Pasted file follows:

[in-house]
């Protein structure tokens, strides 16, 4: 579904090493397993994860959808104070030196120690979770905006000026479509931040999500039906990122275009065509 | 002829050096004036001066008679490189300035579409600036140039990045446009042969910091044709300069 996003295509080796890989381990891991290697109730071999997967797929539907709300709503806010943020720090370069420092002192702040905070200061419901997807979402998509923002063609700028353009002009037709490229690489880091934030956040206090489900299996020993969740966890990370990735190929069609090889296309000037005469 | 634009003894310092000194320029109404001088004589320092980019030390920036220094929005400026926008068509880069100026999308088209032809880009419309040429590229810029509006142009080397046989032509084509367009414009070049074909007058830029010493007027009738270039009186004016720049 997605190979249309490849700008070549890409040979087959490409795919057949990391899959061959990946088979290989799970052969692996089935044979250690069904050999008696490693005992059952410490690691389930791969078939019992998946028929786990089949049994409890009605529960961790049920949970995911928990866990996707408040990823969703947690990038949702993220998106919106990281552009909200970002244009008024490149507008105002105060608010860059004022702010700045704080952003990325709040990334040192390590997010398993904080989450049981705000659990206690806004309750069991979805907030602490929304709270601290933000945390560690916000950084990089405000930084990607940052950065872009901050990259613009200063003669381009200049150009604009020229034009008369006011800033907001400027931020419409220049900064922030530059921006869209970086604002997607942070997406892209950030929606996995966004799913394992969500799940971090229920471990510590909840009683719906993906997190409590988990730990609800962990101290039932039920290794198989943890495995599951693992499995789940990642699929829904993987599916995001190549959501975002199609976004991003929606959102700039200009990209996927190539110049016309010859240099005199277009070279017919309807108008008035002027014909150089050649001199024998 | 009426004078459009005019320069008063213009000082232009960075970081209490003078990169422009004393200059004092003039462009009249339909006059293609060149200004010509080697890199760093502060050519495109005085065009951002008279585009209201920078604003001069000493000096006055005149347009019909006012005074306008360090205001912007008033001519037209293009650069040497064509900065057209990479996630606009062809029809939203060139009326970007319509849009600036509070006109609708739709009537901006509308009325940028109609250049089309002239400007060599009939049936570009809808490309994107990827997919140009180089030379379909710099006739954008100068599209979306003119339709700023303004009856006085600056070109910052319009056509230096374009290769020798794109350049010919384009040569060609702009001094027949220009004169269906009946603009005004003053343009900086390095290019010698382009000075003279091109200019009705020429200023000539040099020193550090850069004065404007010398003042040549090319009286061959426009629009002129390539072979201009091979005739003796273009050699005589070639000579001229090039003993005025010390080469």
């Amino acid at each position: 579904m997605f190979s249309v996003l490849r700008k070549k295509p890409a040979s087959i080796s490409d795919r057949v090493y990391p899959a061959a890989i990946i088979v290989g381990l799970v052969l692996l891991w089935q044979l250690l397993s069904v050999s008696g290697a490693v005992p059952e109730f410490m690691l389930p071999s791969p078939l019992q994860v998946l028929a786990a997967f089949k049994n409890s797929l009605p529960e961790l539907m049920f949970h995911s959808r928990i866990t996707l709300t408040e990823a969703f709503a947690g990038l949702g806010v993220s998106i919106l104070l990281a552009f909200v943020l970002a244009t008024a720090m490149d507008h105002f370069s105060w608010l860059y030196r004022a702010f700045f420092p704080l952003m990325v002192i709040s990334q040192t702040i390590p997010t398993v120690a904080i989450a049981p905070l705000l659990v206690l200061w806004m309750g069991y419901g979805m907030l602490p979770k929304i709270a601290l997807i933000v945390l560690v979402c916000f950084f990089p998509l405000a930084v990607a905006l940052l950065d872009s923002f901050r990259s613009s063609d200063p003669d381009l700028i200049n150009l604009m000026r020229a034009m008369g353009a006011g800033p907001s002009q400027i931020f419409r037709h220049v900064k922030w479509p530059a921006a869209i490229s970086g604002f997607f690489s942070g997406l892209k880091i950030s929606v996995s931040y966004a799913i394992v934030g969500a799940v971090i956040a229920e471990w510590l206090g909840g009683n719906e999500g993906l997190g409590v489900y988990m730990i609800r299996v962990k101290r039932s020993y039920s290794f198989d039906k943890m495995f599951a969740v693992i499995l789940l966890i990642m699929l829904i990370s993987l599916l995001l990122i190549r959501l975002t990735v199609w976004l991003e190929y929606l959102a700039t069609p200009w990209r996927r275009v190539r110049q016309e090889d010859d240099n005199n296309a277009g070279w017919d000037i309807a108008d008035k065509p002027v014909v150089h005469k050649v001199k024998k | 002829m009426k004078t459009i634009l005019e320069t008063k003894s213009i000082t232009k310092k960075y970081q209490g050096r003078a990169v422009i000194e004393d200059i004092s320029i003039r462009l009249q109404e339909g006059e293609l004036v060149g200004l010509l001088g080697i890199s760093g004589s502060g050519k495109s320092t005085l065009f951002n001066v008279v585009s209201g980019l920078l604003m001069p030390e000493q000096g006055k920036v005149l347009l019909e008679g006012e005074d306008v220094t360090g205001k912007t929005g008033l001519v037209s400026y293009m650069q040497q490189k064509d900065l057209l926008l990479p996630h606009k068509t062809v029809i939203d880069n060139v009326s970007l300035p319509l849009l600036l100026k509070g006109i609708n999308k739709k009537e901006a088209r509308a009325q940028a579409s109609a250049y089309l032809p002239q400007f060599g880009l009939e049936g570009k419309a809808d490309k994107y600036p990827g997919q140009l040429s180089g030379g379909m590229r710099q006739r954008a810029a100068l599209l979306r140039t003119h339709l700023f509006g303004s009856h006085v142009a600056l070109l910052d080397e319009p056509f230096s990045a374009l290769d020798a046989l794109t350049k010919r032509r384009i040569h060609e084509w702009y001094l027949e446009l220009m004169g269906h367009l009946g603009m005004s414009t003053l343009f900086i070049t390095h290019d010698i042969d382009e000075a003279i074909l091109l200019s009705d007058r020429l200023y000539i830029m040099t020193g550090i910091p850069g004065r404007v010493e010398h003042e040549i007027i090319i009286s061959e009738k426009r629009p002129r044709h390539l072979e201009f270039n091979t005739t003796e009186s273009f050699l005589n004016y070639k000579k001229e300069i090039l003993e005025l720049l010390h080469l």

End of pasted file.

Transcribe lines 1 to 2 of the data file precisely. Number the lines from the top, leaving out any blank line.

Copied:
[in-house]
């Protein structure tokens, strides 16, 4: 579904090493397993994860959808104070030196120690979770905006000026479509931040999500039906990122275009065509 | 002829050096004036001066008679490189300035579409600036140039990045446009042969910091044709300069 996003295509080796890989381990891991290697109730071999997967797929539907709300709503806010943020720090370069420092002192702040905070200061419901997807979402998509923002063609700028353009002009037709490229690489880091934030956040206090489900299996020993969740966890990370990735190929069609090889296309000037005469 | 634009003894310092000194320029109404001088004589320092980019030390920036220094929005400026926008068509880069100026999308088209032809880009419309040429590229810029509006142009080397046989032509084509367009414009070049074909007058830029010493007027009738270039009186004016720049 997605190979249309490849700008070549890409040979087959490409795919057949990391899959061959990946088979290989799970052969692996089935044979250690069904050999008696490693005992059952410490690691389930791969078939019992998946028929786990089949049994409890009605529960961790049920949970995911928990866990996707408040990823969703947690990038949702993220998106919106990281552009909200970002244009008024490149507008105002105060608010860059004022702010700045704080952003990325709040990334040192390590997010398993904080989450049981705000659990206690806004309750069991979805907030602490929304709270601290933000945390560690916000950084990089405000930084990607940052950065872009901050990259613009200063003669381009200049150009604009020229034009008369006011800033907001400027931020419409220049900064922030530059921006869209970086604002997607942070997406892209950030929606996995966004799913394992969500799940971090229920471990510590909840009683719906993906997190409590988990730990609800962990101290039932039920290794198989943890495995599951693992499995789940990642699929829904993987599916995001190549959501975002199609976004991003929606959102700039200009990209996927190539110049016309010859240099005199277009070279017919309807108008008035002027014909150089050649001199024998 | 009426004078459009005019320069008063213009000082232009960075970081209490003078990169422009004393200059004092003039462009009249339909006059293609060149200004010509080697890199760093502060050519495109005085065009951002008279585009209201920078604003001069000493000096006055005149347009019909006012005074306008360090205001912007008033001519037209293009650069040497064509900065057209990479996630606009062809029809939203060139009326970007319509849009600036509070006109609708739709009537901006509308009325940028109609250049089309002239400007060599009939049936570009809808490309994107990827997919140009180089030379379909710099006739954008100068599209979306003119339709700023303004009856006085600056070109910052319009056509230096374009290769020798794109350049010919384009040569060609702009001094027949220009004169269906009946603009005004003053343009900086390095290019010698382009000075003279091109200019009705020429200023000539040099020193550090850069004065404007010398003042040549090319009286061959426009629009002129390539072979201009091979005739003796273009050699005589070639000579001229090039003993005025010390080469």